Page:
As explained in this previous post, validateOrFail acts as a kind of filter if you validate a struct. Input of this filter is your request collection( a struct) or a user-defined struct. The nice thing here is: validateOrFail will only return your validated fields, and this way you get rid of all kind of unwanted other fields in your request scope which can help secure your input. At least, that’s what the docs indicate
I wouldn’t write this post if this was 100% valid, so let’s see what’s going on based on my simple use case.
How often do you want to be sure values in your newly inserted records are unique? I just counted in my current project: 28 times. That’s a lot of repetitive code if you validate this requirement each time, so it makes sense to use some kind of uniqueness validator in cbvalidation. In older releases of cbvalidation there only was a unique validator for ORM which looks like this:
So pretty easy, you don’t have to specify tablenames, fieldnames or primary keys. That’s only possible if you are using ORM entities, because they have all database information included in the entity definition. So if you want to use request collection validation you are out of luck( in a previous post I explained why this might be a good idea ).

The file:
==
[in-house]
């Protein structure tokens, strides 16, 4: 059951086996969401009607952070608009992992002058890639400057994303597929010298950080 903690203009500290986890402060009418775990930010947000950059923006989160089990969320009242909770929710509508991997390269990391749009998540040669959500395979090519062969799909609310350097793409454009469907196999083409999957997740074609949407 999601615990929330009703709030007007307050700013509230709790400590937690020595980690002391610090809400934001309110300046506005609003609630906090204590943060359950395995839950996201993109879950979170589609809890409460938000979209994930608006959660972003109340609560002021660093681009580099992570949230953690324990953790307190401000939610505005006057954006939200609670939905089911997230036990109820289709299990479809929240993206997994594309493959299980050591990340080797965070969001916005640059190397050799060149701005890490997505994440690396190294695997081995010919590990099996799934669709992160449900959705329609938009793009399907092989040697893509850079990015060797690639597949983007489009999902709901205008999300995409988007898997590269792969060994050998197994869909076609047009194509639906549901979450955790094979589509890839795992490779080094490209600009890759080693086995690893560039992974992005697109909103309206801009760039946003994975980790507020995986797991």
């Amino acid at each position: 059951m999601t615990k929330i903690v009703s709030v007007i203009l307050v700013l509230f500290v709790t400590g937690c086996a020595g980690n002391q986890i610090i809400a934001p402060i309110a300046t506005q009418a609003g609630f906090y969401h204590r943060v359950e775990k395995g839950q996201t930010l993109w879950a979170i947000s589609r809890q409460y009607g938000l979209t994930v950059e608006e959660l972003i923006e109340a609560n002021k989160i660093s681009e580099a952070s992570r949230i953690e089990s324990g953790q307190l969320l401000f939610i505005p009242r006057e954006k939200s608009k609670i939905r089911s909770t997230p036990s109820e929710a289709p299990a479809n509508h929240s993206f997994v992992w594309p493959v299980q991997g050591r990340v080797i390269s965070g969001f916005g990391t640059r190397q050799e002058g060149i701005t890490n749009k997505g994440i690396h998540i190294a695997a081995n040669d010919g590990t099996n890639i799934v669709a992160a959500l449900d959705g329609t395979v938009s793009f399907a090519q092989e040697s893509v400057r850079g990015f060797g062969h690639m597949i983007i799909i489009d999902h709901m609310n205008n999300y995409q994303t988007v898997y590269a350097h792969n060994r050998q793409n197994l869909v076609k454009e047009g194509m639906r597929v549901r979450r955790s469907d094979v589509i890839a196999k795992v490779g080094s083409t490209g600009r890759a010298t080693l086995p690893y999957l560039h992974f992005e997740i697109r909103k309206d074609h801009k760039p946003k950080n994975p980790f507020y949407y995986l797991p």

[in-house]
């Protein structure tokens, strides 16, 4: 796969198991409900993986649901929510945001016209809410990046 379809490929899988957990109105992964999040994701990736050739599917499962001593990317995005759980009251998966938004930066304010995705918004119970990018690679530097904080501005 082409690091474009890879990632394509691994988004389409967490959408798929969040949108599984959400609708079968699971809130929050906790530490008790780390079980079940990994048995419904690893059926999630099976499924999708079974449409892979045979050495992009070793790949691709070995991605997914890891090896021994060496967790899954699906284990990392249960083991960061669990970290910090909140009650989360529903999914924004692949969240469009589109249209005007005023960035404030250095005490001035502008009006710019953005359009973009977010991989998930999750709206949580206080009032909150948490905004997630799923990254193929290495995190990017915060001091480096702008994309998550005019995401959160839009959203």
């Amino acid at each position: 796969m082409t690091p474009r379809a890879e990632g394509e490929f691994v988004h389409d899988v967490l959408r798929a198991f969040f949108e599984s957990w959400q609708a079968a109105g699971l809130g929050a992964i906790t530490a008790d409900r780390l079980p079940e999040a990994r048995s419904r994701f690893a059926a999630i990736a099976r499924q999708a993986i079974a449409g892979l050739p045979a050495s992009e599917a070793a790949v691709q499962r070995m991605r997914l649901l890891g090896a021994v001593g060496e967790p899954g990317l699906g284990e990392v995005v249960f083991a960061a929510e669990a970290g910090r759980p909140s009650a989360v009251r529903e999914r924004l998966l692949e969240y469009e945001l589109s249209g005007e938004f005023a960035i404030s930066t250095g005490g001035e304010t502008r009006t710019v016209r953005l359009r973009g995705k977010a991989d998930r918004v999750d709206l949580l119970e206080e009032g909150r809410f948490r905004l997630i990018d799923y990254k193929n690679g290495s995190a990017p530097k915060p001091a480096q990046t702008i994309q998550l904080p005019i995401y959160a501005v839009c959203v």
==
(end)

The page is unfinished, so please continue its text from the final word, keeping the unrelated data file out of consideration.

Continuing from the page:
Recently I was coding a fluent API based on this sample code which was presented at ITB 2020 by Gavin Pickin. When I was testing I discovered I could overwrite existing records when trying to insert new ones, which sounds like a huge security vulnerability. But before blaming Gavin for this let me confess I changed the code a little, just enough to create this security hole. So this exercise showed me the following:
never ever populate a model automatically from the request collection without realizing what your customers can insert.
validating your request collection before populating your model has it advantages.
Yesterday someone had an interesting use case for the cbvalidation library. I presented at ITB2020 about cbvalidation, and I’ve contributed some code so I thought it had no secrets anymore. But when trying to solve this case I discovered cbvalidation still had some hidden lines for me. When discussing this validation problem we tried to solve it with UDF validators, but -spoiler alert-finally we agreed it was not powerful enough. So time to build a CustomValidator, which is a lot easier than you might think.